In September 2023, The US Federal Trade Commission issued a policy statement titled “Concerning Brand Drug Manufacturers’ Improper Listing of Patents in the Orange Book”.  Moving forward, the FTC will scrutinise improper Orange Book patent listings as potential unfair methods of competition in violation of Section 5 of the FTC Act.

In a press release when the policy statement was launched, the FTC reported that “such improper patent listings have likely been distorting pharmaceutical markets for decades. A 2002 FTC study, for example, identified numerous instances in which the automatic 30-month stay was used to block competition. Since then, the Commission has filed several lawsuits and amicus briefs in court alleging the anticompetitive impacts of improper Orange Book patent listings.”

The way forward

While the FTC’s policy statement has been seen as a step in the right direction by some industry experts, Singla is not convinced.

“The FTC wants to restrict the patents in the Orange Book to avoid the delay that comes from pre-market patent litigation and the associated stay of FDA approval,” he explains. “But that will come at a cost that the FTC may not be considering sufficiently.  For drugs covered by a patent the FTC has excluded from the Orange Book, generics may be discouraged by the prospect of having to come to market and face damages exposure to challenge the patent.”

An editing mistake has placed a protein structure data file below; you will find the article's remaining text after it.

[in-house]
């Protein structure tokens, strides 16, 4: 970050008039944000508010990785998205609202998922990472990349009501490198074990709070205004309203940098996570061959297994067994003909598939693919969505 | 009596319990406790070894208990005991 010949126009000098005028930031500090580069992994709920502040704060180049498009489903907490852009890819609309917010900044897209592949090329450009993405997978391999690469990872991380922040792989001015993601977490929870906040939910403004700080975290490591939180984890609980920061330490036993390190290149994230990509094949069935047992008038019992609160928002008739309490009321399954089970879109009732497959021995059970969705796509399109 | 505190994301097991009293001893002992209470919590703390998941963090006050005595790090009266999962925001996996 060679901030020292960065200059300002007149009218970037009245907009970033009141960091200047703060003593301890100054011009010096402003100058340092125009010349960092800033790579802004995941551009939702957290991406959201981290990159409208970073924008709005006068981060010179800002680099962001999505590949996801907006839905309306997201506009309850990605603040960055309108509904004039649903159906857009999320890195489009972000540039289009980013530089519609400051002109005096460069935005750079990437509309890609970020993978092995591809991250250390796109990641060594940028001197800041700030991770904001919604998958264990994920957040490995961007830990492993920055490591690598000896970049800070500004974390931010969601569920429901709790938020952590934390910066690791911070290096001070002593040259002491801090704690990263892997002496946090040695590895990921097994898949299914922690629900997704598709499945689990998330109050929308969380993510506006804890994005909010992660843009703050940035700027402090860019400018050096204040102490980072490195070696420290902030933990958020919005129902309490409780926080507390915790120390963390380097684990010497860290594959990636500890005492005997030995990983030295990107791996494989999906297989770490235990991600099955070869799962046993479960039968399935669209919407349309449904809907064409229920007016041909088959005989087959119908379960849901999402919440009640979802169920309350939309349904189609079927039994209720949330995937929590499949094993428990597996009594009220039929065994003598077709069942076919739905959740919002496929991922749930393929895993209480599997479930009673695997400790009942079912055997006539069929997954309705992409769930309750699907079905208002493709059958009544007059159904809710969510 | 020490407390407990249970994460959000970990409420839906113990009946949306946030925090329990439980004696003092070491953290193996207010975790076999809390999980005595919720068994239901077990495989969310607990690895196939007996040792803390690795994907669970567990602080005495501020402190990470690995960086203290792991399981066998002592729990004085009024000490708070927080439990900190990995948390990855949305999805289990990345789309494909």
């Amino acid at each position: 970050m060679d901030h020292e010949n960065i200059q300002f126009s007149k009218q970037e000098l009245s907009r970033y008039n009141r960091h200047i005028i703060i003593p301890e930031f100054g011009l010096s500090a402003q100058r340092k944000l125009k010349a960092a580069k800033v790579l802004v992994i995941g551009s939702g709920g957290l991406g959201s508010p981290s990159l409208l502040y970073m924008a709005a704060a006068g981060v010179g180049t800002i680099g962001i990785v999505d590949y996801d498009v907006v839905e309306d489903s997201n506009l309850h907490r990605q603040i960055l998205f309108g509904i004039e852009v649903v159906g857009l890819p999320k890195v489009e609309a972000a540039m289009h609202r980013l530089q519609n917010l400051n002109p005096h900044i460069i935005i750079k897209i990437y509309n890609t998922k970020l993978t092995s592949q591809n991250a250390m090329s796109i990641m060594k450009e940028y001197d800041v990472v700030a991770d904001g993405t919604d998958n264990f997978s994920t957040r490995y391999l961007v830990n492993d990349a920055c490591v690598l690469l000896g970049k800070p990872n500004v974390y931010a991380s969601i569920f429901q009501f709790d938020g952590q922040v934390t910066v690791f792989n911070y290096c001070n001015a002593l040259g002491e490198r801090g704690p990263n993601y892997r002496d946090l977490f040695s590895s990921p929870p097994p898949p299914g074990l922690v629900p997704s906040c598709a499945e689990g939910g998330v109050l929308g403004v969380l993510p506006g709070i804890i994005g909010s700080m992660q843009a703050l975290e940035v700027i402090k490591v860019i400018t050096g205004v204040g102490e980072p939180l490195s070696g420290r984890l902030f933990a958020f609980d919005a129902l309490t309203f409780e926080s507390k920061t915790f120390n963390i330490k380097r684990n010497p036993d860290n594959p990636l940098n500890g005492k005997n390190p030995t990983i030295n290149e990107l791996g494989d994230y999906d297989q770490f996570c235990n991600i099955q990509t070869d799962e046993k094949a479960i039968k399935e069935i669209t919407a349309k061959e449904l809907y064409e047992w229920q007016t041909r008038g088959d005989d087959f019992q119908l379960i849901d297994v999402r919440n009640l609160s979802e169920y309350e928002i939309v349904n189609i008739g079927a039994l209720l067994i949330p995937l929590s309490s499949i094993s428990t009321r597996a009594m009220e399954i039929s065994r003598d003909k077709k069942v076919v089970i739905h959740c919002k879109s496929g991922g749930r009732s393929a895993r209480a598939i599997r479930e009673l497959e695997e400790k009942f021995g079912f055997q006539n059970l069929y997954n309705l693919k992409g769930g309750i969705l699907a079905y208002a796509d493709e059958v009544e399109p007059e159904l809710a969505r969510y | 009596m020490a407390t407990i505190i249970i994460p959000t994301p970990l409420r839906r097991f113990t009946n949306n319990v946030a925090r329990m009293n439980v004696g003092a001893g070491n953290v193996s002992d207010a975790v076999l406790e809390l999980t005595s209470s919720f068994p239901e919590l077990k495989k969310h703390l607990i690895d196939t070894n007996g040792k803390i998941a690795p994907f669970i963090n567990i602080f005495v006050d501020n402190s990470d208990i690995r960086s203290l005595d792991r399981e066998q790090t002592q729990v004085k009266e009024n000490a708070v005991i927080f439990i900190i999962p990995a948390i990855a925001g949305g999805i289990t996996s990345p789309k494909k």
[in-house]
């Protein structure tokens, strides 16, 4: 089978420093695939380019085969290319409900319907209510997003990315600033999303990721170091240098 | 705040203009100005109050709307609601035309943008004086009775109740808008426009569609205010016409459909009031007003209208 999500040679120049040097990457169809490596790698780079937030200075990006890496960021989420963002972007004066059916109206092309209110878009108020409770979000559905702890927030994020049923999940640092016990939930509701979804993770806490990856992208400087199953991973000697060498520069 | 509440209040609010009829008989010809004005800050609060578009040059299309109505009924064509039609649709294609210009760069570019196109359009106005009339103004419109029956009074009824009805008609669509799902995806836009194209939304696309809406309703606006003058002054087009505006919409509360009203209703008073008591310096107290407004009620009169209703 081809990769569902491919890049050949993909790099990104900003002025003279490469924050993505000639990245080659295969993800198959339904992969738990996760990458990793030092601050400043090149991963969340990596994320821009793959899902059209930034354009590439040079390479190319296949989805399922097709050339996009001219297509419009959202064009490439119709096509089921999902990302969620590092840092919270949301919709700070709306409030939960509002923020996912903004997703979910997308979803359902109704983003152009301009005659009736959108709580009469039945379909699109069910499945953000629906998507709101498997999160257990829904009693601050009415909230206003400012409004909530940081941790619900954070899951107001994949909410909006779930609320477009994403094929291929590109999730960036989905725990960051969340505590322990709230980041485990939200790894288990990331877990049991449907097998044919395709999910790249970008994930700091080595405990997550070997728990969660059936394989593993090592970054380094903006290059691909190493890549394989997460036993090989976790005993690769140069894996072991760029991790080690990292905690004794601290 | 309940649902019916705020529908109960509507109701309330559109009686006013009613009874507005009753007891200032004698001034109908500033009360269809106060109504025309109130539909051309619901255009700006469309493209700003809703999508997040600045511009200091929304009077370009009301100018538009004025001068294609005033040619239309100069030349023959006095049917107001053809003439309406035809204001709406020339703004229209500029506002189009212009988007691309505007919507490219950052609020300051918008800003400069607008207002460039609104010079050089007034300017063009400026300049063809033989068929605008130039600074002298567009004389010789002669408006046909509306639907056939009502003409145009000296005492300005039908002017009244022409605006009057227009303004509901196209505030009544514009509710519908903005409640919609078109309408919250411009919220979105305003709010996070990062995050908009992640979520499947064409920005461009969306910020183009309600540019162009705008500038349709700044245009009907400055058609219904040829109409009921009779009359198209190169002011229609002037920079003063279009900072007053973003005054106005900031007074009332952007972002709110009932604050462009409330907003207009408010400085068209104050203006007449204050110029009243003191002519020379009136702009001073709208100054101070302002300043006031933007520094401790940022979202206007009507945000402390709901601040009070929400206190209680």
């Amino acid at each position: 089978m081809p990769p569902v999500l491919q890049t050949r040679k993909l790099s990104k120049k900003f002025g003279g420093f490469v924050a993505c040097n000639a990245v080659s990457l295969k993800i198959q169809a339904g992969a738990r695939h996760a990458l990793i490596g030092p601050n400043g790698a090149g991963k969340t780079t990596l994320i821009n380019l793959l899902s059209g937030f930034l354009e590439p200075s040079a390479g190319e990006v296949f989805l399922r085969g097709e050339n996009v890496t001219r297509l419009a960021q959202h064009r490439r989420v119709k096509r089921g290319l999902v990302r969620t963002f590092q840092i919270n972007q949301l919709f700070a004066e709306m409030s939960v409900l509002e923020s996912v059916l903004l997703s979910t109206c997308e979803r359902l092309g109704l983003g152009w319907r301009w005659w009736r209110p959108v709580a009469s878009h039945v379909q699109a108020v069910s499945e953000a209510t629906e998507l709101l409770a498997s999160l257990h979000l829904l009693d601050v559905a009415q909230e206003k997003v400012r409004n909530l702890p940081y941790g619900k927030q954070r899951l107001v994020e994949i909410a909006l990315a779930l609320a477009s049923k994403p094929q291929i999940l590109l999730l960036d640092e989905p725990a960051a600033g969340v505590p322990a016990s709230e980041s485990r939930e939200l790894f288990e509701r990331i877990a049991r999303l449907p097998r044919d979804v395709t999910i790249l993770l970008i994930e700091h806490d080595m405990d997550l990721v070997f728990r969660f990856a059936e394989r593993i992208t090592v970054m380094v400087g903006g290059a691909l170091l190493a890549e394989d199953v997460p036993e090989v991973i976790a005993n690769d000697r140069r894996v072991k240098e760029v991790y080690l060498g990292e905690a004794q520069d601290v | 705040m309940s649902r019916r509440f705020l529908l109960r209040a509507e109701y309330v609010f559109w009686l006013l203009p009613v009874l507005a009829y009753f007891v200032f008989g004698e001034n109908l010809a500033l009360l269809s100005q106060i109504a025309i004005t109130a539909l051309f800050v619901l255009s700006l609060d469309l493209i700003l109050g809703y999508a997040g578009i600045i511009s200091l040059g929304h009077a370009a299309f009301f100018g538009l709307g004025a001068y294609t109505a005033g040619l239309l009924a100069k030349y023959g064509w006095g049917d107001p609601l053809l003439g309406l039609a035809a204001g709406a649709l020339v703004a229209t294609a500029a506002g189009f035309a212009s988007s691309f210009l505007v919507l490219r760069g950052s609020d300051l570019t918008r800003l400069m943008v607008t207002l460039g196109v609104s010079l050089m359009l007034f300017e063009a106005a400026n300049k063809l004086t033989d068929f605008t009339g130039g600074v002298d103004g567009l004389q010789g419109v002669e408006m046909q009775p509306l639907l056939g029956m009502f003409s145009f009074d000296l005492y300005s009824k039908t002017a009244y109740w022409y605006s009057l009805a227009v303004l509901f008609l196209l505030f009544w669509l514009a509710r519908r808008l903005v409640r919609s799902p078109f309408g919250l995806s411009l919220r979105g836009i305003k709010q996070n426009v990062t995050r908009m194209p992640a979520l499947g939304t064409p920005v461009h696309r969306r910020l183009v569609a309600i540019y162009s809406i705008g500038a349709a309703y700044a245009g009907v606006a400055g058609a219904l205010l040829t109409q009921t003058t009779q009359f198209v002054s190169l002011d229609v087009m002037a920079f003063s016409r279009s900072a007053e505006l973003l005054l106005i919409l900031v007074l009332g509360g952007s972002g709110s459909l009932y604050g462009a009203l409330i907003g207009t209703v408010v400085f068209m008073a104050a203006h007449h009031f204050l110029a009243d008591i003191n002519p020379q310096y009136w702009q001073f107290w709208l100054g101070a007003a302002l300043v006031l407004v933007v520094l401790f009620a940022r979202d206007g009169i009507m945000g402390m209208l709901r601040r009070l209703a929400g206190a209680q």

Addressing this issue and the overarching problems associated with sham patents will require a multi-faceted approach involving legal, regulatory, and industry efforts. Legal challenges to sham patents often involve litigation, with generic manufacturers filing lawsuits to challenge the validity of questionable patents. Recent legal developments, such as the Supreme Court decision in the case of Thryv, Inc. v. Click-to-Call Technologies, L.P., in 2020 have made it easier to challenge the validity of patents through the administrative process known as inter partes review (IPR).

Moving forward, the challenge is to maintain a balance between protecting legitimate innovations and preventing the abuse of the patent system – in order to best serve the interests of the public and the healthcare space.